The Need for Believable Characters

The urge to fantasize about believable things, to glamorize, to alienate, to spin familiar things in other ways–is almost irresistible. That’s what writers do best: they borrow from reality and distort it into a fantastical story. Some writers take it to the extreme, alienating things so badly that it is beyond recognition.

There can also be the desire to dumb down serious real-life things until it collapses into goofiness. This is satire. Usually only used for comedy, it is a fatal mistake when mistaken for realism. Satire is supposed to portray things in obviously different ways. Thusly, satire is lost on people who are ignorant of the topic.

Sometimes, however, real life things can be dumbed down to create another picture. Essentially, the writer takes a concept from the world and re-forms it in their image. Certain details and quirks are lost…and it makes the idea seem a bit erratic. Examples follow:

If you know anything about soldiers or sailors, you should know that they are ardent users of profanity. Translation: They swear. A lot. This is just because they live in harsher environments. As such, their bodies become tougher, as well as their demeanor and speech.

Some people, whether oblivious or seeking to create a more child-friendly environment, decide to conceal this element about what it means to be in the military. The writer (or director if it’s a movie) decides to limit the profanity. The army guys grow less believable, less in-touch with reality.

This can happen with a number of things. Maybe some things you just don’t want to write about. I get that. But if one of your characters is a US military operator from the year 2019, you have to make them believable. This means make them skilled. Make them tough. Make them rough. And yes…make them swear. A lot.

This is a more mild example, but make no mistake: readers will notice even something like this. Your job is to present the genuine article. If you present something less-so, your readers are anything but impressed. It shows a lack of imagination. The writer refused to acknowledge the characters for what they were.

Don’t go halfway on anything, either! That’s like the incredibly evil villain be bad only half the time. Once you’ve made a character, you’re committed to that character until they’ve been edited out or killed. You’re committed to portraying that character in the best way you possibly can. The most honest way, that is.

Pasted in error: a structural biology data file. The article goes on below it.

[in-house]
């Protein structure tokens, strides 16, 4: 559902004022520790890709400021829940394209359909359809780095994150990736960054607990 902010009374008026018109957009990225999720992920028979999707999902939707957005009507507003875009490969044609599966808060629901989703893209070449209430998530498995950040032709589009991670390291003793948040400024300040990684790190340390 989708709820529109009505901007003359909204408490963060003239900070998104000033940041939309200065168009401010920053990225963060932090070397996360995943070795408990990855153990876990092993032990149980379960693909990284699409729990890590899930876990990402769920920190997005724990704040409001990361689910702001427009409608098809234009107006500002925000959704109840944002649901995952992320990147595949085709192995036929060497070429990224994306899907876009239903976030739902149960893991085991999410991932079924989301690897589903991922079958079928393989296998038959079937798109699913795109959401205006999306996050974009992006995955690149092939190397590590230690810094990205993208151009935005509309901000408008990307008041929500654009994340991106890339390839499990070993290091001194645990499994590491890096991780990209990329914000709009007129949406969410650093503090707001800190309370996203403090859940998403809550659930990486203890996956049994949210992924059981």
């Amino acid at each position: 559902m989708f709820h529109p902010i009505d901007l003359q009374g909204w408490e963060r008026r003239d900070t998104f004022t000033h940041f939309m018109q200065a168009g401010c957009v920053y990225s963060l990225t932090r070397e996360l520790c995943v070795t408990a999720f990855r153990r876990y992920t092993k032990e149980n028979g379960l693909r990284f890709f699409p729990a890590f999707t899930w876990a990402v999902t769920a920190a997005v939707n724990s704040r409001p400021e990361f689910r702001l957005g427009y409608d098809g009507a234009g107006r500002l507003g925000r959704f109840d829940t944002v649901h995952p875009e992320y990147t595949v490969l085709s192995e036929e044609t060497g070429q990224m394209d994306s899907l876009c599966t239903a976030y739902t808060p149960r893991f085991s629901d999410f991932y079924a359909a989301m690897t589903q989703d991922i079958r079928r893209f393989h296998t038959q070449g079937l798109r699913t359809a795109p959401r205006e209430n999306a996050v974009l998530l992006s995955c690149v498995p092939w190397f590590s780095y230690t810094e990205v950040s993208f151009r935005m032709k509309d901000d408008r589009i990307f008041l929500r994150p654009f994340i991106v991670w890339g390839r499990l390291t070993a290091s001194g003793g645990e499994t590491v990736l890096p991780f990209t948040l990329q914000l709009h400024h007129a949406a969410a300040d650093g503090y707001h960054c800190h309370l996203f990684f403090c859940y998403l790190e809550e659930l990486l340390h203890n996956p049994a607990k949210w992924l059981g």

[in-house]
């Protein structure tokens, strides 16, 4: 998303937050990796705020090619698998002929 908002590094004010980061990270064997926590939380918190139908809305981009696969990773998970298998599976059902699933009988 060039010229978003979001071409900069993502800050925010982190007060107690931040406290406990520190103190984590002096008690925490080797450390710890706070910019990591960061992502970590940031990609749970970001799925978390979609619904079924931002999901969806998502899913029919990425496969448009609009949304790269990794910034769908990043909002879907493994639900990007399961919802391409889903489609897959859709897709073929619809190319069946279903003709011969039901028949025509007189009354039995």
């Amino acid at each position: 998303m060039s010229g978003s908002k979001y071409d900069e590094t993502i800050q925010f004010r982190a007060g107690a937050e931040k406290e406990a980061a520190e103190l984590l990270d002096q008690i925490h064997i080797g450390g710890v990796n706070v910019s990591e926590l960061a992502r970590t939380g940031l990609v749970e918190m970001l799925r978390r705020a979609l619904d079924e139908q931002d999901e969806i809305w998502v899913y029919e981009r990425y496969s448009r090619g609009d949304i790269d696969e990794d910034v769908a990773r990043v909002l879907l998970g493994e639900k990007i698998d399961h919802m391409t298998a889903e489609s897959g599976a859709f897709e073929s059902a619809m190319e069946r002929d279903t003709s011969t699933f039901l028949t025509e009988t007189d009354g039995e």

If a character is more refined, then don’t you dare making them break character for a moment and have a swig of coffee with acorns in it. If a character has acorns with their coffee, there has to be a reason. They’re either predisposed towards it, or they’re being forced to. The goal is to stay in character at all times.

Believable characters are the ones that stay consistent; both with themselves and with reality. There should be no qualms about the way your character acts, thinks, or has their little quirks. Rough characters should swear. Cowardly characters should never be brave. People with dark pasts shouldn’t want to talk about them. That sort of thing.

Good luck, and happy writing!

Be sure to check out my latest novel, Book 1 in the Praetors of Lost Magic Series, and our Publications page. Until then, writers!


Published by Van Ghalta

A cold, dark, mysterious character who purposefully wrote a story so that he could fit into it...A story where he himself WRITES stories, practices martial arts, blogs, plays airsoft, collects MTG trading cards, plays outdated video games, and writes weird, third-person bios for himself...

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